A guy named Brian Schmitz at the Orlando Sentinel had a rap session with Magic GM Otis Smith last week, during which Otis mentioned his desire to avoid signing a center to back up Dwight Howard.
“Why do I need one?” Smith asked.
Schmitz, probably not used to being asked questions in his own interviews, pointed out that a strategy such as that one might present issues with the Boston Celtics, who, when healthy, have quite a few playable or Semih-playable bigs to throw at Dwight Howard and his non-existent backup center. Great answer, Schmitz! Smith’s rebuttal:
“See, I Iook at it the other way. Why do they have all of those bigs? To match up with us, to match up with Dwight,” he said.
Right. That’s pretty much true. Continue.
Oh, you’re done? That’s…the end of your answer?
Hm. Seems like that’s pretty much the same thing Schmitzy said, though, right? Like, he said that the Celtics have a lot of bigs to match up with Dwight Howard. Otis responded by saying he prefers to look at it “the other way,” but then just repeated the same thing back.
I get that Smith is suggesting that the Celtics have constructed their team with Dwight Howard in mind, but I don’t understand how that would lead him to the conclusion that he should not sign a backup center. Here’s a peek inside Otis Smith’s brain:
The Celtics have signed a number of big men ——> They have done so in response to our excellent big men situation ——-> I should trade away two of my big men and not sign any more. ——–> I need those roster spots to carry four point guards and not play two of them.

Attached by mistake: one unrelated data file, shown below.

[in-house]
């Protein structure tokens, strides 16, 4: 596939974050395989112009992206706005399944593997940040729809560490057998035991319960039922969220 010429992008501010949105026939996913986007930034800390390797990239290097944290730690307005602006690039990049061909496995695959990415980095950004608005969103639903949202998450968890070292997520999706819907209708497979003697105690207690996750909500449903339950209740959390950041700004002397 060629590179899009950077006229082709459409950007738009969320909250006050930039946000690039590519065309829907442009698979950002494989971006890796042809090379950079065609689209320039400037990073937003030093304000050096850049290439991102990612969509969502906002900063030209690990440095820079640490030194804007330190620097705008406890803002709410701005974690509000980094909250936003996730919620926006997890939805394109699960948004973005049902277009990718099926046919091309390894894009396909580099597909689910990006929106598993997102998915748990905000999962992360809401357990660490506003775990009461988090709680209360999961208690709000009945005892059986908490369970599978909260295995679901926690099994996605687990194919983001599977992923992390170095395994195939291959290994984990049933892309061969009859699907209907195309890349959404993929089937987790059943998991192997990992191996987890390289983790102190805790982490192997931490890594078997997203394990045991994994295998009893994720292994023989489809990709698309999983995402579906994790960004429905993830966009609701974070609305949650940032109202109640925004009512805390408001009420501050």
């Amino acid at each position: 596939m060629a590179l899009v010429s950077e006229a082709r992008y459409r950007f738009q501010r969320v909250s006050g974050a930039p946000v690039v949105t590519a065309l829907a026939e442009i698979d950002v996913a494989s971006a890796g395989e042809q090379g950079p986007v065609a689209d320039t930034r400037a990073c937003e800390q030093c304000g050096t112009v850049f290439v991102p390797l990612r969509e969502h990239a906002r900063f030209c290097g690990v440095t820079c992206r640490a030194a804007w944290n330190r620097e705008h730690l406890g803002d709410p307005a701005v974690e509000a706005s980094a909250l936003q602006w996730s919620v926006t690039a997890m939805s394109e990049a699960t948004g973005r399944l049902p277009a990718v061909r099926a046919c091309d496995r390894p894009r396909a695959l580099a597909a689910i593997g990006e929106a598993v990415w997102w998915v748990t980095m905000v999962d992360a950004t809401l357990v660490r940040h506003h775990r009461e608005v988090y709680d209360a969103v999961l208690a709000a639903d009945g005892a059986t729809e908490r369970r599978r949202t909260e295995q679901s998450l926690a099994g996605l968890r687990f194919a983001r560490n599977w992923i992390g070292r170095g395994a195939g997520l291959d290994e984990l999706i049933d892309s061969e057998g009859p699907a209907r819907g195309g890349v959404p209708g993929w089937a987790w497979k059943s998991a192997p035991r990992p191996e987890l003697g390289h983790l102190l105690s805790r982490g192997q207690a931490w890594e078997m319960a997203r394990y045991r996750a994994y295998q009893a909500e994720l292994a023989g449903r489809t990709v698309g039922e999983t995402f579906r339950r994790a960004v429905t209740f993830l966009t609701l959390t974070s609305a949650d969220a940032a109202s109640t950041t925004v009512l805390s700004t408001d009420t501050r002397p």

The exact opposite reaction would seem to make much more sense. Particularly when the team he’s referring to held Howard to 6 points on 1-4 shooting in their last meeting without its starting center.*
Anyway, the result of Smith’s strategy in Orlando’s last two games has been Howard playing 48 and 43 minutes and Van Gundy working with a seven-man rotation (which he’s used ever since the big trades). Yes, Howard is totally capable of shouldering a ton of minutes; he went for at least 39 in all six games of the ECF last year and only two of them were huge clunkers for him. Still, choosing not to pursue any more bigs hugely limits the Magic’s options against the team that’s probably one of the three most capable of minimizing Dwight Howard’s impact. Plus, more minutes for Howard means more time to get in foul trouble, and Dwight’s averaged a shade over 5 PFs per 48 minutes against the Celtics over the past two seasons.
I’m also encouraged by the idea that Perk or a well-rested Shaq off the bench could distribute some misery around the basket in the 5-10 minutes when Howard is out and Brandon Bass, Malik Allen, or Earl Clark is filling in at center. Doc may have to rest Shaq for the last two months of the season to make him useful in that scenario, but it seems like that’s the direction we’re heading anyway.
Anyway, keep doing things your way, Otis Smith. “The other way.”
*I know the Celtics lost this game, but it wasn’t because of Howard. It was because Ray and Nate combined for 5-28 shooting and 2-12 from three.